"Vacation" is really short. But it will be short of, not only for Europe but for the U.S. economy and the global economy ( http://crisismir.com/analiticheskie-materialy/ekonomika/54-chto-god-gryadushhij-nam-gotovit-prognoz-na-2012-god-i-ne-tolko.html ). Prolema sovereign debt linked to the global crisis, but it deteriorated as its consequence, and not as a reason. The policy of austerity does not solve all problems. At a time when resources are scarce, Europe more than ever necessary to develop a strategy for economic development. It should be based on an adequate understanding of the processes of the global crisis, and its basis should be used ahead of principle.

  5. CommentedZsolt Hermann

    This tends to happen when the problem is only treated symptomatically but the root problems are not addressed.
    Europe's problems are twofold.
    1. They have tried to achieve some fiscal union in between independent countries, all of them based on self calculations only interested in their own progress and profit. In other words they tried building a house without foundations. This kind of structure only works to a certain degree until everything goes well, growth is constant and the in flowing income can cover the imperfections, but today this is not the case any longer.
    2. And it is not the case because the constant growth, profit oriented system exhausted itself, we are not in a recession or crisis, but in a system failure. The writer says: "The trouble is that the eurozone has an austerity strategy but no growth strategy." But today nobody has growth strategy, every country in the world is surviving on cosmetic measures, adjustments including the strongest nations. The principle conditions constant growth was based on evaporated.
    The solution given the above, and the closed, global, integral nature of our human system is increasing, mutual supra-national integration, and a totally new economic system based on necessities and resources which of course requires a fundamental attitude and thinking change from all of us.

  6. CommentedPaul A. Myers

    If you want growth, then you have to go to equity. A very large institutional capability to take European debt--both existing and that still to be issued--and convert it into equity and invest this equity to get growth going again where growth is needed should be the overall solution architecture.

    A shift to a more balanced solution would encourage optimism about future growth. To continue to issue debt is to continue to enslave the future to the sins of the past.

  7. CommentedKeevan Morgan

    both the inflationists and the austerityites are right to fear each other, because in the present situtation following either of those two paths is likely to have the horrible consequences predicted by the opposite parties.
    if europe were merely sick, then depending on the particulars and the psychology of whatever moment was at hand, either more deficit spending or pulling in the governmental belt could work. that is because economic graphs aside, when the elites and the people are confident, they will force the graphs the right way towards increased productivity and prosperity despite even the best analysis of the economic number crunchers that an economy will surely go this way or that. therefore, for a sick economy, it is the effect of the governmental policy on the psychology of the nation that counts most, and the words of the great song must be remembered "musta been the right move, musta been the wrong time" or vice versa.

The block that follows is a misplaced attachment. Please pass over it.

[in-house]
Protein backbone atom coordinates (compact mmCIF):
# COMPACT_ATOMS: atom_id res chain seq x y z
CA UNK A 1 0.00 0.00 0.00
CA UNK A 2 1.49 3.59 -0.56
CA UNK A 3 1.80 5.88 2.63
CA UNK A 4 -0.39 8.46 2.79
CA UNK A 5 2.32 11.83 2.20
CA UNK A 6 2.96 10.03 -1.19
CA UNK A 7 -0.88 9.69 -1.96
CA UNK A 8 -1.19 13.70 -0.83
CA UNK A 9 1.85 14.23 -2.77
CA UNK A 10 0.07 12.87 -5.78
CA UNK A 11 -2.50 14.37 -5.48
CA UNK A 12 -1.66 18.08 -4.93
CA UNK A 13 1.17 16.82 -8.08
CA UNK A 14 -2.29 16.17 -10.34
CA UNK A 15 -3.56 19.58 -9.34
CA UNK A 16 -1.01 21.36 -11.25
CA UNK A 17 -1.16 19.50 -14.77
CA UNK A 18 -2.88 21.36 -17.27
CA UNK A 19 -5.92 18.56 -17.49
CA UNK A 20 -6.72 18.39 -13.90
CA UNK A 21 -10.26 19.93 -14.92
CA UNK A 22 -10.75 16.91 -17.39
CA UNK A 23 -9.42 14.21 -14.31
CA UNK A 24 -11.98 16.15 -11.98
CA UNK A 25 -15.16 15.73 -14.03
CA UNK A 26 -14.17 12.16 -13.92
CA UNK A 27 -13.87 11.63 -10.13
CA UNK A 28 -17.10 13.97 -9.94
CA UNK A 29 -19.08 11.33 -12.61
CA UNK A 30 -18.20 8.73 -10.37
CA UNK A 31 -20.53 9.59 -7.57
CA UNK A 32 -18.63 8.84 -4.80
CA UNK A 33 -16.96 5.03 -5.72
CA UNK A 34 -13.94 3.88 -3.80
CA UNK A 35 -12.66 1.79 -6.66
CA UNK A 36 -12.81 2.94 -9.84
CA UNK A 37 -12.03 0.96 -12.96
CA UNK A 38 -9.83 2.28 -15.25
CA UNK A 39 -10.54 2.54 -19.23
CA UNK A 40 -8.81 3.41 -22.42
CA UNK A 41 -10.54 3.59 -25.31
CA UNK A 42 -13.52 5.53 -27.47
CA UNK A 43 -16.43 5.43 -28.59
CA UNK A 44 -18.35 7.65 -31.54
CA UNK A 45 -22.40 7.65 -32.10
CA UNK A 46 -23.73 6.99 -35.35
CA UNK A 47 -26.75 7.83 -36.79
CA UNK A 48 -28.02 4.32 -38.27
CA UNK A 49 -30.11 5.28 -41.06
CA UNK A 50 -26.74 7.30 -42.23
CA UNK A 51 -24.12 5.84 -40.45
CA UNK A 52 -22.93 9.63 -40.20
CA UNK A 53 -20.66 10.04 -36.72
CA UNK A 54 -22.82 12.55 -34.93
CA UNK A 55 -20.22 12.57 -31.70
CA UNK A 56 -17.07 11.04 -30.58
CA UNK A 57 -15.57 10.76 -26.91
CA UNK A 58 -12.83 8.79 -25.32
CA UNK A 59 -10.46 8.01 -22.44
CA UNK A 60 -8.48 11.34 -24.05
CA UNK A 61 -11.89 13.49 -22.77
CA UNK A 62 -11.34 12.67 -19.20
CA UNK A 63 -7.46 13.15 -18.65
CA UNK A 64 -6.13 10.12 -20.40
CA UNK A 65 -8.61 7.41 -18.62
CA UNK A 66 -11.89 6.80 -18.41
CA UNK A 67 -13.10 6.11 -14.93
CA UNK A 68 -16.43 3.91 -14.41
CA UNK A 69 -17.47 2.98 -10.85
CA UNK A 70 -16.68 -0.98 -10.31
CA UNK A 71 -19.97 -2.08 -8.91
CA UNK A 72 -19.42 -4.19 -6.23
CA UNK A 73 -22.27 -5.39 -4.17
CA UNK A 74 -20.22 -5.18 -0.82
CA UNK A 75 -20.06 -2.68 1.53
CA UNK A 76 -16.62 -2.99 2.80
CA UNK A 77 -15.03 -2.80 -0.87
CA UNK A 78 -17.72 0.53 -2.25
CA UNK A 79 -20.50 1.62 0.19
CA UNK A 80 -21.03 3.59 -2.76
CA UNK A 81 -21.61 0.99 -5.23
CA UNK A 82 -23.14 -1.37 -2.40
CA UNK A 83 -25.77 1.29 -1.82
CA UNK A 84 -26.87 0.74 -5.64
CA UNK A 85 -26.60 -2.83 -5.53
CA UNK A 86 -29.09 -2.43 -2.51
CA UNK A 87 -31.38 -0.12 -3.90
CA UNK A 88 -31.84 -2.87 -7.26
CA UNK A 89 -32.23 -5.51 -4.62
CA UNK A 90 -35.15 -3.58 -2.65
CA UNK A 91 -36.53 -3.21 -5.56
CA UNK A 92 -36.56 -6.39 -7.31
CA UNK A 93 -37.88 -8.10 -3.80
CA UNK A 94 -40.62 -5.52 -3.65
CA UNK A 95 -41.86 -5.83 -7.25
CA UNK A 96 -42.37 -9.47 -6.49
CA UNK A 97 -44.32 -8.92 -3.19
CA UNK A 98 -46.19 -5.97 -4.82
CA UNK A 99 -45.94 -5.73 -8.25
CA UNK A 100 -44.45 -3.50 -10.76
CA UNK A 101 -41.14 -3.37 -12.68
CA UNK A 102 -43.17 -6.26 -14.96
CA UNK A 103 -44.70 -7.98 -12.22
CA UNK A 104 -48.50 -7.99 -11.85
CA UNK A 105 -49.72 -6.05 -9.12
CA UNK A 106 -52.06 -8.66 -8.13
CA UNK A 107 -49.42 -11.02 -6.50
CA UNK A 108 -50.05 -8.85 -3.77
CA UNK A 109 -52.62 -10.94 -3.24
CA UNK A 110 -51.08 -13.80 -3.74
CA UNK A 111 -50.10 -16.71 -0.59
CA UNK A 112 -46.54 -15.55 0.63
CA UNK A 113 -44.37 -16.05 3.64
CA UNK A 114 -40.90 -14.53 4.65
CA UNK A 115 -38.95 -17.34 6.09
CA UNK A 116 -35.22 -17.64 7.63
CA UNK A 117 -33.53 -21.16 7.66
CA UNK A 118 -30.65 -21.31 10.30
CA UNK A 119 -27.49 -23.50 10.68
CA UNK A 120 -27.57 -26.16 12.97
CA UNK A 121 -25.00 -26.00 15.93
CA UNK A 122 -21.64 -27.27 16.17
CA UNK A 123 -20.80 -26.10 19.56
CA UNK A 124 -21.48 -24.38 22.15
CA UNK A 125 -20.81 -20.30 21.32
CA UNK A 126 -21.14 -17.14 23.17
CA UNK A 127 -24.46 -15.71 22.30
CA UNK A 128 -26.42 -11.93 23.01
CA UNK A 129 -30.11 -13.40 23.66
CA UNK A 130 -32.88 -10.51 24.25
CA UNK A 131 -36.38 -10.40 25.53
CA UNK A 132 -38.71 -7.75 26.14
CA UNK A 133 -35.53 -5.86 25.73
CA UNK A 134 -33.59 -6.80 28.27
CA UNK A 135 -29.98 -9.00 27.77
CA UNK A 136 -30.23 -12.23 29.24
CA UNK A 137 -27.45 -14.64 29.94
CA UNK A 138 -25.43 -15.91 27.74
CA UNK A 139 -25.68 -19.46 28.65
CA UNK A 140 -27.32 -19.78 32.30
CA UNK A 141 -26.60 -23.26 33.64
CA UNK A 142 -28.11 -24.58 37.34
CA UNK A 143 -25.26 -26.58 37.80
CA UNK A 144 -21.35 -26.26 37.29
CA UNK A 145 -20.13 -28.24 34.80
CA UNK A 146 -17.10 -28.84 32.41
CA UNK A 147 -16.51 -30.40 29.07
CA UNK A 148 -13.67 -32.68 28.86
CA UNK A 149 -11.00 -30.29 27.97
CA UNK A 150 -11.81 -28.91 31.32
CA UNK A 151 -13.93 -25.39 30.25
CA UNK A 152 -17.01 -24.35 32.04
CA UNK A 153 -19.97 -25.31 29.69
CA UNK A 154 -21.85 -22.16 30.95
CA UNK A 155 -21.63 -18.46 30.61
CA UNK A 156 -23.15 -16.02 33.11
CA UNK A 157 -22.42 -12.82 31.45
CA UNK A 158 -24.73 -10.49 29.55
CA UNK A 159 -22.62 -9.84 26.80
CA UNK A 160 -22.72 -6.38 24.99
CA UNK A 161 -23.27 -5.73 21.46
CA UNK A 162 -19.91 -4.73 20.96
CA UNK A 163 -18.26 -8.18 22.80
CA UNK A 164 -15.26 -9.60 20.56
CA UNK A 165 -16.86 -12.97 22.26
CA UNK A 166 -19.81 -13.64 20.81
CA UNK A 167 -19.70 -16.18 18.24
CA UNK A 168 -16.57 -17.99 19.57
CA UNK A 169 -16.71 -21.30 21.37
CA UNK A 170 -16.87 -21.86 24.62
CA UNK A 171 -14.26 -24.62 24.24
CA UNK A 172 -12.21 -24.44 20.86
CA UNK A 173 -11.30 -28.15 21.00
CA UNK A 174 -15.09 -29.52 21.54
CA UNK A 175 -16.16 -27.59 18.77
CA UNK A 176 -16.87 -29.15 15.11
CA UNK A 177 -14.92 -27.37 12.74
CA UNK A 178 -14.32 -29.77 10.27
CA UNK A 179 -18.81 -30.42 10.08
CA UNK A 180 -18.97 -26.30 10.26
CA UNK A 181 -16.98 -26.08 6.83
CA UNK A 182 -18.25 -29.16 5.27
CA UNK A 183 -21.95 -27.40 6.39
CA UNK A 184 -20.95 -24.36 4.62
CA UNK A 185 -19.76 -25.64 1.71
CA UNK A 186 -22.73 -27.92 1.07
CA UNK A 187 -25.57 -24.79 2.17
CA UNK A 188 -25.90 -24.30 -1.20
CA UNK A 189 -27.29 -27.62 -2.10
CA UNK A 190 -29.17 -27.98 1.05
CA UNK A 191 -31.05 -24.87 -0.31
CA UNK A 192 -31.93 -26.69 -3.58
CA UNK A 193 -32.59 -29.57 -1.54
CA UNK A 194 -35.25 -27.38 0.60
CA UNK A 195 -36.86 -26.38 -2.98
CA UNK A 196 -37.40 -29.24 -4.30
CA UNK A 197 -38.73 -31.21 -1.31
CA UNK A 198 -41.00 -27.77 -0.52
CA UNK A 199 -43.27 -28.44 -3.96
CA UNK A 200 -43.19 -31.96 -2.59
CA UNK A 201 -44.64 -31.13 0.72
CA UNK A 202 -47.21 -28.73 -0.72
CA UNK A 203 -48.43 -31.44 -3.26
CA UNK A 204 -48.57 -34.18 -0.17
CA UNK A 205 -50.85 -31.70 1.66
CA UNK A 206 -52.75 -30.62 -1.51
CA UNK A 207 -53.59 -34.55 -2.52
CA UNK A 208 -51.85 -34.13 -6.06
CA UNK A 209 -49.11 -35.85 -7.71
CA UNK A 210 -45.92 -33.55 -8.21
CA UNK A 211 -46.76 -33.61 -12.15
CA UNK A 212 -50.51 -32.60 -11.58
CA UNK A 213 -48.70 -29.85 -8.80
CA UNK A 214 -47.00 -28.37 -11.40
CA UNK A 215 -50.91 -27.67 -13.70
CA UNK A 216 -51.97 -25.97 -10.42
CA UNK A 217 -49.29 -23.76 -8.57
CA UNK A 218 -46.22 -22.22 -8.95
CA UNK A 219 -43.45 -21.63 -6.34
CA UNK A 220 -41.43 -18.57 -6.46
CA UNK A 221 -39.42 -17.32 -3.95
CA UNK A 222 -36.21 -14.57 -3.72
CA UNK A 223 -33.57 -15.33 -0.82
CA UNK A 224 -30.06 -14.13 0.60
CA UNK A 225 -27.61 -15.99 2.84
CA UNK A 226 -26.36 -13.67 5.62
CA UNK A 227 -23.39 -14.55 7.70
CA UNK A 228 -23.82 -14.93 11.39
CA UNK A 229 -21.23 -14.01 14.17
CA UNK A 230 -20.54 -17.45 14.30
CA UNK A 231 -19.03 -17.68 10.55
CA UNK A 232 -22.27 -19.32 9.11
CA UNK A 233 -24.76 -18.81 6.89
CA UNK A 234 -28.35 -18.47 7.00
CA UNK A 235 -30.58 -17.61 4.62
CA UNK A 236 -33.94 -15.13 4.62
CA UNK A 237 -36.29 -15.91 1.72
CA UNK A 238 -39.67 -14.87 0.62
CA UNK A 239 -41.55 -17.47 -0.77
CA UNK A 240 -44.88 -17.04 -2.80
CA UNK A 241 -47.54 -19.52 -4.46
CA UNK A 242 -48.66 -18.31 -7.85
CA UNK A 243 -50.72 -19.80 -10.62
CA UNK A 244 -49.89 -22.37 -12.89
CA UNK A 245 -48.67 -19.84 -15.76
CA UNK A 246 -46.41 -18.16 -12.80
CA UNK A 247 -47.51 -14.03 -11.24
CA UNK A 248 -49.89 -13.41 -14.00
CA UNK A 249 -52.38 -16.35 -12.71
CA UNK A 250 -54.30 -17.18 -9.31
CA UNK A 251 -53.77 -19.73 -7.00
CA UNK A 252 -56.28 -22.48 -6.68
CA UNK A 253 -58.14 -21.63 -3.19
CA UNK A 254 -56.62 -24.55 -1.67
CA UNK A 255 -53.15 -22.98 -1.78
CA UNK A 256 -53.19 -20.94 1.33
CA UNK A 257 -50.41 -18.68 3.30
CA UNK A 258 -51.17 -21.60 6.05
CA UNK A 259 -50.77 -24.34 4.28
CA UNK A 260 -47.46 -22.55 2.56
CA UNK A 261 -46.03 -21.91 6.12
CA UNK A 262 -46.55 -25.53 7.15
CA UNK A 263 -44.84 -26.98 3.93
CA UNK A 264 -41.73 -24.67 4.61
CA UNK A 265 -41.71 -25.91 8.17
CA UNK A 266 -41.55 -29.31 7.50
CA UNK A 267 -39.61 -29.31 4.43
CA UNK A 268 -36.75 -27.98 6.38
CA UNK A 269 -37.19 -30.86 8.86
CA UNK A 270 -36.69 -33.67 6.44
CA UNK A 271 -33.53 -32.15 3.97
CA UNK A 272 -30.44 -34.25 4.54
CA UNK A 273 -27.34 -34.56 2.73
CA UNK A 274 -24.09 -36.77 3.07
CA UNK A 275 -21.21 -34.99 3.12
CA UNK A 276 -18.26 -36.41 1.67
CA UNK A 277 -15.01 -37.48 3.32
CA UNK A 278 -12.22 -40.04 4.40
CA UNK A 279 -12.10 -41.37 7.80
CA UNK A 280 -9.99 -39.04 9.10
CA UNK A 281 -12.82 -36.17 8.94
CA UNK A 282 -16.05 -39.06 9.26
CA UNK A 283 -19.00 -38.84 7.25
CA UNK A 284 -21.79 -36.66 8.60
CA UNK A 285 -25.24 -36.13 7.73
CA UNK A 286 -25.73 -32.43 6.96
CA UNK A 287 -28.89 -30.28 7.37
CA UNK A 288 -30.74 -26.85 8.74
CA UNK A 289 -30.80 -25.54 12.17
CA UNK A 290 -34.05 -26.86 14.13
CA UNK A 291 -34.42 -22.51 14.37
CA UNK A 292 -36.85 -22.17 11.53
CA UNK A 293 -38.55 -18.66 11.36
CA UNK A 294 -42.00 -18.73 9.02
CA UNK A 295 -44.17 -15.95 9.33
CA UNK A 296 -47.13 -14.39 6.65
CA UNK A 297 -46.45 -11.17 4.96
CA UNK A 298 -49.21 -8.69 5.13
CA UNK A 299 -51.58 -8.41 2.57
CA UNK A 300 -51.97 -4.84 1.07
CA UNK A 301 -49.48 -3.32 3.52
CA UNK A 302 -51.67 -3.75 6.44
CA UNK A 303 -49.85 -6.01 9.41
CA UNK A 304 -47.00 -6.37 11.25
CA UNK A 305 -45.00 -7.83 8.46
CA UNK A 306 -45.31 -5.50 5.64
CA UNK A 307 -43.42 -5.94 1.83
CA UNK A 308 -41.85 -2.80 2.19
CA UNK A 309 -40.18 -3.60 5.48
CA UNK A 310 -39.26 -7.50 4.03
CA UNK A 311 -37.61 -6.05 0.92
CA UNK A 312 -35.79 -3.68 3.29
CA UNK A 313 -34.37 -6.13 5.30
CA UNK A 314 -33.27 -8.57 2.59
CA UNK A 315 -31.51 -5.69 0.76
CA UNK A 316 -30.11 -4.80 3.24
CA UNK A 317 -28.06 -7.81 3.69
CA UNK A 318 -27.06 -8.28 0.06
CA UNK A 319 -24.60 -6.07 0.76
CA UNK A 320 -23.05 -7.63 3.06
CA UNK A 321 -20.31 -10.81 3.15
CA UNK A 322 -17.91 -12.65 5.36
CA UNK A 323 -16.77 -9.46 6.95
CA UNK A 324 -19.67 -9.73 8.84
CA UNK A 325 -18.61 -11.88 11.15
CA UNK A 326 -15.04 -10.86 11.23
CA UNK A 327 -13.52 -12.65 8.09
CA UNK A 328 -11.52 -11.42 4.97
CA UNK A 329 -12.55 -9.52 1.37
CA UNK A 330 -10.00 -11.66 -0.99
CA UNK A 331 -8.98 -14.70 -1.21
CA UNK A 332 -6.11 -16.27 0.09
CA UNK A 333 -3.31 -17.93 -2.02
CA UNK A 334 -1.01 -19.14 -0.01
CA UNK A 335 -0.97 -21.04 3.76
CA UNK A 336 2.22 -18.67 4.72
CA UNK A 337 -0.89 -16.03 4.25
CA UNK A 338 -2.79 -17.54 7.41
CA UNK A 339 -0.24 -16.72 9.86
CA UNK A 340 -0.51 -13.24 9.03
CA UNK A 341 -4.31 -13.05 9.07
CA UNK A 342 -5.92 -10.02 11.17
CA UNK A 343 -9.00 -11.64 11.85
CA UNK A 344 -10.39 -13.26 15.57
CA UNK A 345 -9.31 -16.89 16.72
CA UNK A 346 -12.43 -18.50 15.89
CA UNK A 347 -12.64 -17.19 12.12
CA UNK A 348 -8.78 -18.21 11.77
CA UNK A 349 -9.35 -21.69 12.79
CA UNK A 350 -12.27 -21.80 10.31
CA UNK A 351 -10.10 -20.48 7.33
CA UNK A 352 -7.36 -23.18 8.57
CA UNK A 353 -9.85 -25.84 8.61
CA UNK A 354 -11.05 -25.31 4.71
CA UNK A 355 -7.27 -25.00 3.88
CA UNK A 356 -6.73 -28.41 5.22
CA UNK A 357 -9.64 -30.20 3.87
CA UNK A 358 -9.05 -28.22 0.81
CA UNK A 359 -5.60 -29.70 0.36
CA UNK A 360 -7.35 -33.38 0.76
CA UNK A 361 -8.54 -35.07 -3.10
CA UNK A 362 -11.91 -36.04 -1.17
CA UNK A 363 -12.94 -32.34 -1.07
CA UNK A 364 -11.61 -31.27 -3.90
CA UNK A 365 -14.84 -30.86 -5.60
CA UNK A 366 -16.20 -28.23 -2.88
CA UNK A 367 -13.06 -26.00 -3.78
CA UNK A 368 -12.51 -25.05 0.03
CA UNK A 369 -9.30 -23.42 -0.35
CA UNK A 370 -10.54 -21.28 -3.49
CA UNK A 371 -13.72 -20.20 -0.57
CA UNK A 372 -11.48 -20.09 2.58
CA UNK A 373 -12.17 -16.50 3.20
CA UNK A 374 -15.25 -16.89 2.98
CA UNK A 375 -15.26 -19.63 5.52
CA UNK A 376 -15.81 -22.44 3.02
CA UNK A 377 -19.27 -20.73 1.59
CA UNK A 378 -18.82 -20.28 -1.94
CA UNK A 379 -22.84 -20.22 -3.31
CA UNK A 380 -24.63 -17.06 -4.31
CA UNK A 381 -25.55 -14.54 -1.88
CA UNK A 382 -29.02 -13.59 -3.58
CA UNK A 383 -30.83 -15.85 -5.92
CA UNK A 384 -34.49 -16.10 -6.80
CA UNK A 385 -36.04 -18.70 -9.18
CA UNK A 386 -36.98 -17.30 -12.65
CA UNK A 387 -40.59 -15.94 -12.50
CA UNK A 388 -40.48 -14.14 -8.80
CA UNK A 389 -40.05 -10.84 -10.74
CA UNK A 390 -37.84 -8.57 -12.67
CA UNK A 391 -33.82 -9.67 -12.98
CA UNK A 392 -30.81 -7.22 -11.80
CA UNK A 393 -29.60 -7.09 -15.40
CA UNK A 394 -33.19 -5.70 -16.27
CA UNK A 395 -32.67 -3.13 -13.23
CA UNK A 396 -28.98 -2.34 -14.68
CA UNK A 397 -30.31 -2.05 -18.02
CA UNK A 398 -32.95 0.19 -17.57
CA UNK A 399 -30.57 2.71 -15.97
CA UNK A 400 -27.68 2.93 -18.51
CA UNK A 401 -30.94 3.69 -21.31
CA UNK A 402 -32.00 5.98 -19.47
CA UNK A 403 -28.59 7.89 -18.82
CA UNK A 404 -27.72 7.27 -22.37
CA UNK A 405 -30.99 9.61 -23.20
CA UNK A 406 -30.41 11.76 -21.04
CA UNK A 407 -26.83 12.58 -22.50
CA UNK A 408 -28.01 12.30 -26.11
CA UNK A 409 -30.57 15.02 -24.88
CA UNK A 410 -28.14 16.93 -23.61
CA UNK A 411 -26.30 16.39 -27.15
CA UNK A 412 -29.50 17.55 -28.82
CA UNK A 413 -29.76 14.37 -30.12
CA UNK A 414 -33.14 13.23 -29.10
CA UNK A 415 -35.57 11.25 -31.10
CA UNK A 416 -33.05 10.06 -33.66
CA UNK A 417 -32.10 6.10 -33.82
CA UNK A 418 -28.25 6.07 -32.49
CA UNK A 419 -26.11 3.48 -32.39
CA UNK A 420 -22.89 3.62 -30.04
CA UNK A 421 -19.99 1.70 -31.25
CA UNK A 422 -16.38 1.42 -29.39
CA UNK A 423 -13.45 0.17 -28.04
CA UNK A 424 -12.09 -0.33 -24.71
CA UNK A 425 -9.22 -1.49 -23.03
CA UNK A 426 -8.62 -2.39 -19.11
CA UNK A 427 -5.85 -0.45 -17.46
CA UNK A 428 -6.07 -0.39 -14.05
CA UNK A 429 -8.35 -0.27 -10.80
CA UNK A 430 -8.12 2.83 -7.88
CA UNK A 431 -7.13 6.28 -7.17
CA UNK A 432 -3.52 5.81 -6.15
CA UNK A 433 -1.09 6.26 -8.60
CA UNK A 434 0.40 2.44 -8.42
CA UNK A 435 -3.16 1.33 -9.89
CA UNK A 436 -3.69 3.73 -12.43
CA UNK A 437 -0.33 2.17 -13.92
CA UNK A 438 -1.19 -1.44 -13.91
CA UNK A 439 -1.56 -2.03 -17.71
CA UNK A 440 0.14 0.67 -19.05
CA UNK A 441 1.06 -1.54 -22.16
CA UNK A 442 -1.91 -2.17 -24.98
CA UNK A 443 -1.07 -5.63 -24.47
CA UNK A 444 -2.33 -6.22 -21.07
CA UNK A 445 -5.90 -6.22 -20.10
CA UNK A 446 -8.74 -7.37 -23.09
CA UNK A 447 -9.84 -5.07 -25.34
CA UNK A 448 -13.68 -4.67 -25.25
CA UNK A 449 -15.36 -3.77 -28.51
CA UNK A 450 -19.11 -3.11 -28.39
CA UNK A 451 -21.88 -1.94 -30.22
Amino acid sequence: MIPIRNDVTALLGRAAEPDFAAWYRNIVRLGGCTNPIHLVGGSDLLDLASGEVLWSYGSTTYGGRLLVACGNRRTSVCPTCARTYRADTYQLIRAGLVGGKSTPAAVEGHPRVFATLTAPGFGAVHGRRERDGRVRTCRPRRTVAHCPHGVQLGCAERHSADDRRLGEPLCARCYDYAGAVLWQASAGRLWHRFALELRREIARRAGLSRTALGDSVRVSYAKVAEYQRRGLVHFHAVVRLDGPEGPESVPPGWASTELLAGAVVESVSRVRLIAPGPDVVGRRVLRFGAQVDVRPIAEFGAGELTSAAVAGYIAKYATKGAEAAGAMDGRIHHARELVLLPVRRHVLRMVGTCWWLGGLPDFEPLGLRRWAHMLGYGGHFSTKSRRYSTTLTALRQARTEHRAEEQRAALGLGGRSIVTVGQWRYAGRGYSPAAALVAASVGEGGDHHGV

but, today, the european economies are not generally sick; they are generally dead. therefore, treating illness won't work; rather, you have to bury the dead and start over.

    an economy either makes money or it doesn't, just like a business, but we just call it expansion and wealth production instead of a profit. the dead european economies cannot do so any more.
    in business when this happens, the company is declared dead and its assets are sold to bottom feeders to reassemble a new business or to attach to old ones, but in either case to make the same assets produce a surplus instead of continuing to flail away at the impossible task of making a profit under conditions where a profit is impossible. when this happens, creditors and equity are wiped out.

    the time has come for a european default--or at least greece and spain. this will cause great pain, but for a lot less time than stretching out the propping up of the dead. the european countries have to just tell their creditors: "we are not paying you anything on your old debt. your old debt is repudiated. now, if you ever want to recover a penny, buy more of our new bonds, which we will issue and have every intention of honoring."

    that takes care of the creditors, who will cry how outraged they are and nobody will EVER give those (()&*^((*& governments credit again--not noway, not nohow, not EVER, OK!!!!

    but the creditors won't really mean it, because in the end, if there is a chance for a profit tomorrow, they will take it. nothing gets you over an old girlfriend or boyfriend like a new one.

    "equity" in the case of a country is the taxpayers. the taxpayers have to be told: "benefits are now reduced to only those that are necessary to prevent starvation, disease, and we will provide emergency medical care. we will also reduce taxes, but not as much as we will reduce spending--at least until we're in the black again."

    in a few years, all the countries in trouble will have large budget surpluses--profits. investors will return more and more as time goes on and the people will see their governments.2 are in the black.

    confidence will be restored and the enterprises, both private and the governments themselves, will begin to hum and nobody will remember the deadbeat governments.1 any more than they do the financial distress of the hapsburgs or bourbons, because they will be so in love with profitable governments.2.

    nothing in the foregoing should be construed that under normal circumstances i think governmental defaults are desirable. however, lazurian feats of resurrection are rare, and when the patient passes away the reality needs to be accepted by the still living and the mourning period short so that the work of the day can begin anew for those still concerned with such things.

    keevan d. morgan, esq., chicago